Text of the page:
Governor says he might back a bill to require prescriptions for certain forms of pseudoephdrine
11/02/2011 10:00 PM
While not committing to any particular approach to address the scourge of methamphetamine, Gov. Steve Beshear said he’d be open to supporting a bill to require prescriptions for tablet forms of cold medicine with pseudoephedrine.
Pseudoephedrine, an ingredient in meth, has been targeted by some lawmakers. They want to make it more difficult for meth makers to get by requiring a prescription. Beshear hasn’t taken a side on that debate.
But he said on Pure Politics Monday that something must be done in the next session, it’s just a matter of what.
“What we’ve got right now is not adequate,” he said at the 5:30 mark of the video. “There’s some way we’ve got to do more.”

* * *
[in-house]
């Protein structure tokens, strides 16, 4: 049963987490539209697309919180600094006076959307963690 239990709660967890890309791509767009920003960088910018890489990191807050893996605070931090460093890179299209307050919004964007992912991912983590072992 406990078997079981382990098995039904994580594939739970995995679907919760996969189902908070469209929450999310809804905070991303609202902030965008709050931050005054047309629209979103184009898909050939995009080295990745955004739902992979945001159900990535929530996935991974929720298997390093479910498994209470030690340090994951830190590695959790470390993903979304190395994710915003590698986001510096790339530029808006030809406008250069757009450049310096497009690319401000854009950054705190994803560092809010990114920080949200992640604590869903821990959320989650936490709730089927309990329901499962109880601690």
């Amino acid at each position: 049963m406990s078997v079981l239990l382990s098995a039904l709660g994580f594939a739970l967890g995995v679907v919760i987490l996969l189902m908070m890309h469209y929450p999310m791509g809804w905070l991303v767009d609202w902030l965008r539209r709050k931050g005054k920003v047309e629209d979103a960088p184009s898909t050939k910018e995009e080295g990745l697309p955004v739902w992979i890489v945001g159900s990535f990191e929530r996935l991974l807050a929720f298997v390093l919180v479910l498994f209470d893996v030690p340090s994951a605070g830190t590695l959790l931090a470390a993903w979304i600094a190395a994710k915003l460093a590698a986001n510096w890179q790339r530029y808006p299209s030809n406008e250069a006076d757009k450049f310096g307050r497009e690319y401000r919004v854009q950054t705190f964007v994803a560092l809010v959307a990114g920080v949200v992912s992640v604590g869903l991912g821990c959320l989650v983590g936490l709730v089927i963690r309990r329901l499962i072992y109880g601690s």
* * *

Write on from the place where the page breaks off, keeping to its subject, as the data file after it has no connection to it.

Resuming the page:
Democratic Rep. Linda Belcher of Shepherdsville said on Pure Politics in September that she would sponsor another bill to make pseudoephedrine a prescription but with an exemption for liquid capsules. It’s more difficult to make meth using liquid and gel forms of pseudoephedrine.
Beshear also talked about several proposals aimed at better tracking prescriptions and regulating pain clinics. (0:00 to 2:40)
Meanwhile, federal funds and grants are drying up for law enforcement and drug task forces. But Beshear said it remains unclear whether the state will find the resources to make up for that lost money.
“We’re going to do what we can under our budget restraints because this is a horrendous problem,” Beshear said at 3:00.
On the meth issue, the Healthcare Products Association has opposed making any forms of pseudoephedrine a prescription. Instead, it is pushing to tighten restrictions against convicted felons buying medication with that ingredient and further limiting the amount a person can buy each month.
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